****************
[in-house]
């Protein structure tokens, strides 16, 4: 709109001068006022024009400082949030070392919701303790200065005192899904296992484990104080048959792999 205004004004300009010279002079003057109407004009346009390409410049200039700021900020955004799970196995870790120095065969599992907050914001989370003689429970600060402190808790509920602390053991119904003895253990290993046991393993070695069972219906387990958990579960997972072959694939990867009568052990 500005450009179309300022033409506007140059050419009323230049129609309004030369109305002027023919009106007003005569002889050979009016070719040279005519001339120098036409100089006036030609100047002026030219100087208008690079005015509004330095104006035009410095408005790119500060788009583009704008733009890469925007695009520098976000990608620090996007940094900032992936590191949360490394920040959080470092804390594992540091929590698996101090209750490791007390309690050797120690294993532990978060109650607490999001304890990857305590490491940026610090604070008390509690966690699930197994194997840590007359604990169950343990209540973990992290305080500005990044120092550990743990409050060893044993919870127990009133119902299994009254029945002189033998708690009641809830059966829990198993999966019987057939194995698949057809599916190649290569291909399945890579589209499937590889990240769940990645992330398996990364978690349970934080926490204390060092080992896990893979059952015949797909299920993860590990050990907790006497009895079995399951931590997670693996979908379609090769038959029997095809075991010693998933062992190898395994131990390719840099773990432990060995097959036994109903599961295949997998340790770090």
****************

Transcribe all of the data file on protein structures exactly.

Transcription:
[in-house]
């Protein structure tokens, strides 16, 4: 709109001068006022024009400082949030070392919701303790200065005192899904296992484990104080048959792999 205004004004300009010279002079003057109407004009346009390409410049200039700021900020955004799970196995870790120095065969599992907050914001989370003689429970600060402190808790509920602390053991119904003895253990290993046991393993070695069972219906387990958990579960997972072959694939990867009568052990 500005450009179309300022033409506007140059050419009323230049129609309004030369109305002027023919009106007003005569002889050979009016070719040279005519001339120098036409100089006036030609100047002026030219100087208008690079005015509004330095104006035009410095408005790119500060788009583009704008733009890469925007695009520098976000990608620090996007940094900032992936590191949360490394920040959080470092804390594992540091929590698996101090209750490791007390309690050797120690294993532990978060109650607490999001304890990857305590490491940026610090604070008390509690966690699930197994194997840590007359604990169950343990209540973990992290305080500005990044120092550990743990409050060893044993919870127990009133119902299994009254029945002189033998708690009641809830059966829990198993999966019987057939194995698949057809599916190649290569291909399945890579589209499937590889990240769940990645992330398996990364978690349970934080926490204390060092080992896990893979059952015949797909299920993860590990050990907790006497009895079995399951931590997670693996979908379609090769038959029997095809075991010693998933062992190898395994131990390719840099773990432990060995097959036994109903599961295949997998340790770090």